- There is a hierarchy among the tea ceremony utensils. The tea bowl and the tea caddy are the most important ones while the kensui (waste water container) and the ash container (haiki) have the lowest level of importance. The high level utensils are brought to the room first and held by two hands all the time.
- Tea ceremony utensils are usually not used in daily life and only used for tea ceremony. In that sense, looking at the tea ceremony tools is like looking at a museum exhibition that showcases the tools developed centuries ago.
- Most tea ceremony utensils are made out of wood (tea caddy) or bamboo (tea scoop, tea ladle, flower case.
- Each tea bowl (chawan) is hand-made without using the wheel which is uncommon in pottery. That is why each chawan is unique. The more old and withered the bowl looks the more valuable it becomes. The raku chawan is made by rested kiln laid by the grandparents of the chawan maker 70 years ago.
- There are 10 different Senke families that have been making the tea ceremony tools for over 300 years.
Sitting order. The host (teishu) must face the hanging scroll. The folding screen must be placed in front and the left side of the host. The scroll must be on the right side of the guests (when there is a small group). The guest entrance usually faces the alcove. There is usually 1 tatami mat of separation between the host and the guests. The most senior guest (shokyaku) must be closest to the scroll. The shokyaku should make a comment about the utensils and the room. The other guests usually cannot ask questions or make comments.
A tea ceremony is a ritualized form of making tea practiced in Asian culture by the Chinese, Korean, Japanese, Indian, and Vietnamese. The tea ceremony, literally translated as “way of tea” in Japanese, and “art of tea” in Chinese, is a cultural activity involving the ceremonial preparation and presentation of tea. The Japanese tea ceremony is better known, and was influenced by the Chinese tea culture during ancient and medieval times, starting in the 9th century when tea was first introduced to Japan from China. (source: Wiki)
image source: JNTO
Sakai Risho no Mori is a venue located in Sakai City part of the outer Osaka area. Sakai Risho no Mori is also known as Sakai Plaza of Rikyu and Akiko and has several displays and exhibitions about tea ceremony . The museum offers tea ceremony experiences but not a real experience since they are held in a cafeteria. For tea ceremony in Osaka, Maikoya would be the best option.
Sakai is the birthplace of Sen no Rikyu who introduced tea ceremony to Japan. Sen no Rikyu had a close relationship with Toyotomi Hideyoshi the shogun who ruled Japan for many years from Osaka Castle. The relationship got sour and eventually Sen no Rikyu was asked to commit seppuku.
For those who have time, Sakai Risho no Mori is a good museum to visit to learn about the history of tea ceremony but it is not an ideal place to experience tea ceremony because of the fact that the ceremony is not held in a traditional tea ceremony room. Additionally, for those who want to experience the tea ceremony in English, the place does not have much to offer. To experience the traditional tea ceremony it is best to drop by Maikoya Osaka, the best rated tea ceremony venue in Osaka that has English speaking staff ready all the time.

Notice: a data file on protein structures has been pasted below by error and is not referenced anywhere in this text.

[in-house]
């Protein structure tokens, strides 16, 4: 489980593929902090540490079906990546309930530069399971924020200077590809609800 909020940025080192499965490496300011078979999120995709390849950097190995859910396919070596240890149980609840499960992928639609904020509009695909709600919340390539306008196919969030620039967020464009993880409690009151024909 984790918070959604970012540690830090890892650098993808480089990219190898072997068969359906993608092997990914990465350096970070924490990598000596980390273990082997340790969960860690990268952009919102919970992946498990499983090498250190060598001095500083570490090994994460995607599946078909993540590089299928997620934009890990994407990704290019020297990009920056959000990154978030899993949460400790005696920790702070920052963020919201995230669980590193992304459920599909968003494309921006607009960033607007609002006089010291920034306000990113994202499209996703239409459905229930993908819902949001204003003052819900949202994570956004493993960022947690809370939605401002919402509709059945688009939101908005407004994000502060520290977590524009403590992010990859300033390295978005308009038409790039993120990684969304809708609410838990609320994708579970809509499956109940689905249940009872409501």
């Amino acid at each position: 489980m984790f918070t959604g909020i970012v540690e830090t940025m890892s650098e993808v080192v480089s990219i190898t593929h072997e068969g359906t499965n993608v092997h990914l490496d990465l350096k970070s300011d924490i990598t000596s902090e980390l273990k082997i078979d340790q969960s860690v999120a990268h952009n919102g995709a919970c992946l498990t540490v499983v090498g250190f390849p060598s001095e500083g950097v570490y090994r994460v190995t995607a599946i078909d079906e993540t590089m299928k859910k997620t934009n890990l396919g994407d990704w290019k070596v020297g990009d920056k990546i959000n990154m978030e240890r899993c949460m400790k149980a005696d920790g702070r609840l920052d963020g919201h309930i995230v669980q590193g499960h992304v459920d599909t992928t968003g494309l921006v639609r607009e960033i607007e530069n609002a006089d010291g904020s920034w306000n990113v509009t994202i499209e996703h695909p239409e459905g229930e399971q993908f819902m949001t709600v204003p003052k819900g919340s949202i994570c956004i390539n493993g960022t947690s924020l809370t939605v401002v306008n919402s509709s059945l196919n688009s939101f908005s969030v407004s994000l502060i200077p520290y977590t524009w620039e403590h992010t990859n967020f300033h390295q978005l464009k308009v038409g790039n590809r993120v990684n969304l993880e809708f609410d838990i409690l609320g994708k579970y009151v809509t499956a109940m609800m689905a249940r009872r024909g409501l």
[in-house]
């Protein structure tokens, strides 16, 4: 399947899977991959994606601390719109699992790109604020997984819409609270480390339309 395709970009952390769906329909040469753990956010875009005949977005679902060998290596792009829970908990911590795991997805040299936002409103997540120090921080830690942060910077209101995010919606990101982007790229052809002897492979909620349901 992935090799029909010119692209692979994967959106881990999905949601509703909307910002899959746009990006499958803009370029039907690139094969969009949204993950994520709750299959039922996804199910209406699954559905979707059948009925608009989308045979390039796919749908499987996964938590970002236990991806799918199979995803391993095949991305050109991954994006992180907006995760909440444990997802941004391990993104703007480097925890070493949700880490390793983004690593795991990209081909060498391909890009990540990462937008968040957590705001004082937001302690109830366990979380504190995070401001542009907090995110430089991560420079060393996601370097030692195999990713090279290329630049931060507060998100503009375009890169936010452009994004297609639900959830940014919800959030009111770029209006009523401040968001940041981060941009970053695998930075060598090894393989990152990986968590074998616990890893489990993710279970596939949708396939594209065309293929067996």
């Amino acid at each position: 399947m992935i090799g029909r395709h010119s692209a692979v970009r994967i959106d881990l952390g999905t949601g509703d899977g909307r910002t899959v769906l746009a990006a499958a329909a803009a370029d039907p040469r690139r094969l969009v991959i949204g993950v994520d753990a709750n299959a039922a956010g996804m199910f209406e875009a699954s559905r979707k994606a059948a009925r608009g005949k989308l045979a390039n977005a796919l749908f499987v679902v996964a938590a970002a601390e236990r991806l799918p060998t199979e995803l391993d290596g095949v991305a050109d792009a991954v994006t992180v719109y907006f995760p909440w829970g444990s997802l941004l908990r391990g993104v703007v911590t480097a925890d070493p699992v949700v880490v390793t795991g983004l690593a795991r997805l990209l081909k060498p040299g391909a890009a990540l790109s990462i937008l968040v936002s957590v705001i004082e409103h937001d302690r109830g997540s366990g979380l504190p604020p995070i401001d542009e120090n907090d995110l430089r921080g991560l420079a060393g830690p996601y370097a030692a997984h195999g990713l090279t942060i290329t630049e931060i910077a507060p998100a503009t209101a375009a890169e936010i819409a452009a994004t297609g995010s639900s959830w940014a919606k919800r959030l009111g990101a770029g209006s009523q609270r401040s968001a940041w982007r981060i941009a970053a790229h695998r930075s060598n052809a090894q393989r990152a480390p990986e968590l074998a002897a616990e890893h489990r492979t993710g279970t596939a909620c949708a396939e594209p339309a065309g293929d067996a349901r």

Image Source: Saitoshika-west.com
Senrian Tea ceremony Osaka
Senrian is a name of a tea ceremony venue that is permanently closed. Senrian tea ceremony was used to be held in a place next to a shopping mall in Expo Park. Maikoya Osaka is the only place in Osaka that holds traditional Japanese tea ceremony everyday in a traditional Japanese room. Maikoya is also the highest rated tea ceremony location in Kansai. If you are interested in Senrian tea ceremony then it is worth to check out Maikoya tea ceremony.
Reflections from someone who tried tea ceremony for the first time…
Today I learned a life lesson. No matter how fiercely life is, we need to be mindful, come together, put our differences aside and for this moment, at least, to reflect and speak in the same language to appreciate life. Only then, we can move forward- for the better.
和敬清寂 Harmony. Respect. Purity. Peace.
It’s a feast to the eyes, to your ears and mind when a person preparing the hot water. Listening as the water dancing against the hot cast iron. It’s like a river murmuring.
Incense would be lit and the smoke travels across your eyes like a silver dragon flying across the sky.
She paused briefly as she flexed her wrist signifying the end of cleansing the bamboo ladle. So beautiful and therapeutic to gaze at. Her every move freezes time, space in all dimensions. You forget all your earthly trivolous needs.
What can you expect in this Tea Ceremony Workshop? Maikoya shows off cultural activities with a difference!
Some Basic Information about Japanese Tea Ceremony
The Japanese tea ceremony has many names in Japanese: Chanoyu, sado or ocha. It has a long history of a thousand years and has ties to the tea traders in China. Japanese monks first brought back tea leaves during the Chinese Tang dynasty (618 – 907 AD) and only used them in their temples for religious services. A priest called Myoan Eisai spread the belief that green tea could be used for medicine and by drinking it regularly you were ensured good health. Samurai in particular followed this practice and spread its popularity. Later, another priest called Murata Shukou, called the father of the tea ceremony, added more significance and rituals by making powdered tea so others could enjoy it. His focus on aesthetics became well known and heavily influences the tea ceremony that we know today.